#### NoahsArk

Gold Member

- 136

- 7

t = γt

^{1}+ (γv/c

^{2}/)x

^{1}

It's the second part of this equation, the (γv/c

^{2}/)x

^{1}, which is throwing me way off. The first part of the equation represents time dilation. The second part of the equation, if I'm not mistaken, represents the fact that the distance in the direction of motion in which an event occurred in one frame of reference will also play a role in what time is recorded for that same event in another frame of reference. In other words, this demonstrates the relativity of simultaneity. It seems like the wrong formula though based on what's actually happening.

Say t is the earth frame and t

^{1}is the rocket frame. Say t

^{1}is moving at a speed of 3/4 c relative to t. If event 1 is a beam of light shooting from the tale of the rocket (which is the origin of the rocket frame), and event two is the beam of light striking the nose end of the rocket, and the rocket has a length of one light second, then the rocket frame will measure one light second of time between the events. In the earth frame, because the nose of the rocket has been moving according to an earth observer, the beam of light is catching up with the nose at a speed of only 1/4 c every second, and it will take 4 seconds for the light to strike the nose according to the earth observer. This is 3 seconds more than it took according to the rocket's measurement. I should also take into account who is measuring the distance from the tail to the nose to be 1 light second. If it is someone in the rocket making this measurement, then to get an earth observer's measurement I'd need to multiply 1 by γ. So, here is what the correct formula seems to be for the right part of the Lorentz Transformation for time:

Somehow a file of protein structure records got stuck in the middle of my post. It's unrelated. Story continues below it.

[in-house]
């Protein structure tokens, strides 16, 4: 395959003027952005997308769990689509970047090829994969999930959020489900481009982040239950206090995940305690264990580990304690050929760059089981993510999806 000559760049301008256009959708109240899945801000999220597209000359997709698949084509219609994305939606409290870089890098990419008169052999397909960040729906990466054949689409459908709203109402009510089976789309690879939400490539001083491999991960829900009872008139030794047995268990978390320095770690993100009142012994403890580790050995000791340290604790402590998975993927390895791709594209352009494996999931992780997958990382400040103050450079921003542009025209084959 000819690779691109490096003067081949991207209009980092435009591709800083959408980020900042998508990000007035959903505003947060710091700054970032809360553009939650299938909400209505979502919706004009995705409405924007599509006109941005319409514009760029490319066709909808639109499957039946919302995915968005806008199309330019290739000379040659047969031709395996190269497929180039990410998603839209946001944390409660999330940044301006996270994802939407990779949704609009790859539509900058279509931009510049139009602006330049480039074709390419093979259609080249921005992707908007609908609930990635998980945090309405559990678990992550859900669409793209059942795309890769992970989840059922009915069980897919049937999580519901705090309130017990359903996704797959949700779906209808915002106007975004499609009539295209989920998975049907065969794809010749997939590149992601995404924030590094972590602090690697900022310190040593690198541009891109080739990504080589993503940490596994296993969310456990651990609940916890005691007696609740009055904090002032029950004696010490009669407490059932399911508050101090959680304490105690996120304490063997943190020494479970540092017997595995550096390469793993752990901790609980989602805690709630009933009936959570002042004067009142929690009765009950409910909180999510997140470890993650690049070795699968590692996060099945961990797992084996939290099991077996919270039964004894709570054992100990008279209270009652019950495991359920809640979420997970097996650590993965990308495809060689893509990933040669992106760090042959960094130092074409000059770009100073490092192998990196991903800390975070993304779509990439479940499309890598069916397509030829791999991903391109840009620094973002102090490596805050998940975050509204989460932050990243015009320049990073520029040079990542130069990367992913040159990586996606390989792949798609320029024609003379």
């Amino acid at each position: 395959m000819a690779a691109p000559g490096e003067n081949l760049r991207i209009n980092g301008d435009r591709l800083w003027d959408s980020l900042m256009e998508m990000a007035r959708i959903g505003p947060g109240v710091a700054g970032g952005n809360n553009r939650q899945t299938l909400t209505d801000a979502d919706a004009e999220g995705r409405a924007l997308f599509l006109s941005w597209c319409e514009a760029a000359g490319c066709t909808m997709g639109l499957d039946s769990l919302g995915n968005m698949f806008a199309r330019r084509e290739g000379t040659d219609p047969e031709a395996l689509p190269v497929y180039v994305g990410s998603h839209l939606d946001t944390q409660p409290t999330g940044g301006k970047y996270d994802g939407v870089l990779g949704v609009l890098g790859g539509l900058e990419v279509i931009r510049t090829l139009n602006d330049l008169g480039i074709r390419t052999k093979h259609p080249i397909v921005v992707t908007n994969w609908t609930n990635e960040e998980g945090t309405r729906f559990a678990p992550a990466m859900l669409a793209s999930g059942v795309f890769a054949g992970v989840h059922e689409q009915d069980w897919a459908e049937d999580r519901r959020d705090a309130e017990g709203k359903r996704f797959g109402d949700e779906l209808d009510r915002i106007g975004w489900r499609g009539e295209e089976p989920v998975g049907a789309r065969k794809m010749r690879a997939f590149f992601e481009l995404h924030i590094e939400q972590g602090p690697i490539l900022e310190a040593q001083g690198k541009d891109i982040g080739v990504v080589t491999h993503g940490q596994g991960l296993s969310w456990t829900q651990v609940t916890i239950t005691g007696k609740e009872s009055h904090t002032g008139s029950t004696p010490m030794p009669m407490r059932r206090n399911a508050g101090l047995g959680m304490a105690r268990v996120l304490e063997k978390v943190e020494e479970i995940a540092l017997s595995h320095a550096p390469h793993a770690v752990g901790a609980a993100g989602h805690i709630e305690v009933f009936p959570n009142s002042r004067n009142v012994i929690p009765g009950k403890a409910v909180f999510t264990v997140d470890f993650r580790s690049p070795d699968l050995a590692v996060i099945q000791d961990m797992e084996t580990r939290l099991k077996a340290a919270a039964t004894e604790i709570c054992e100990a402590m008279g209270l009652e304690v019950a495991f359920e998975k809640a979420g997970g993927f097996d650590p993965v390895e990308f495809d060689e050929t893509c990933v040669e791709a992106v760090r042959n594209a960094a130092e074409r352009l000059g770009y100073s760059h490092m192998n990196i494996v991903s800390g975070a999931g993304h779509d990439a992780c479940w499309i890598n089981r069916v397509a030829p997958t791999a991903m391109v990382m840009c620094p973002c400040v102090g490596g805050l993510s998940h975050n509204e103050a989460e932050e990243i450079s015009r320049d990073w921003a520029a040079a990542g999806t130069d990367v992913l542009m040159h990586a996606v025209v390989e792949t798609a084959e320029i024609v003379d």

(x

^{1}γ / c - v) - t

^{1}. Basically I divided the distance, from earth's measurement, by the difference in speed between the beam of light and the rocket to get earth's time for event two and then subtracted that by rocket's measured time to see how much more time elapsed according to an earth observer. The actual formula though is very different, and I don't see the logic of it based on what's actually happening. The actually formula says you take the speed of the rocket then multiply that by γ, then divide by C squared then multiply by x

^{1}?? I understand that when you do the derivation of the Lorentz Transformation from it's general form, that's what comes out, but still it doesn't make sense to me physically. My questions are:

1) How to make sense of the actual form of the second part of the LT for time, and where did I go wrong in thinking it should be in the other form?

2) Do we also need to take into account whether the event in question is happening inside the rocket (which would make it part of the rocket frame and therefore moving with respect to an earth observer), or outside the rocket which would might make it stationary with respect to the earth frame and moving with respect to the rocket? If so, shouldn't the formula for the LT change based on where the event is happening?

Thank you.